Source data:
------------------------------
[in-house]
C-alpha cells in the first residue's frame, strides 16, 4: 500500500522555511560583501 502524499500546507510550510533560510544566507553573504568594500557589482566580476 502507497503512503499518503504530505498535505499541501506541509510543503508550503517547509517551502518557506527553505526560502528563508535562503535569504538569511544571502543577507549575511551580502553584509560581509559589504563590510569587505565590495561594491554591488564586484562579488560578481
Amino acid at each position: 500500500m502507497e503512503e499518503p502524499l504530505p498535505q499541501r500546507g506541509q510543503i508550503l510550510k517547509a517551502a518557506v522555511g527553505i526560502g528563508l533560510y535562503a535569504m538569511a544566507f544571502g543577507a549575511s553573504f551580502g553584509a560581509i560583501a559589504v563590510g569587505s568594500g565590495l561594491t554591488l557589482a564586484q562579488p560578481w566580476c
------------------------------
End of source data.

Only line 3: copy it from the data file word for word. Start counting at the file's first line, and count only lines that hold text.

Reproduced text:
Amino acid at each position: 500500500m502507497e503512503e499518503p502524499l504530505p498535505q499541501r500546507g506541509q510543503i508550503l510550510k517547509a517551502a518557506v522555511g527553505i526560502g528563508l533560510y535562503a535569504m538569511a544566507f544571502g543577507a549575511s553573504f551580502g553584509a560581509i560583501a559589504v563590510g569587505s568594500g565590495l561594491t554591488l557589482a564586484q562579488p560578481w566580476c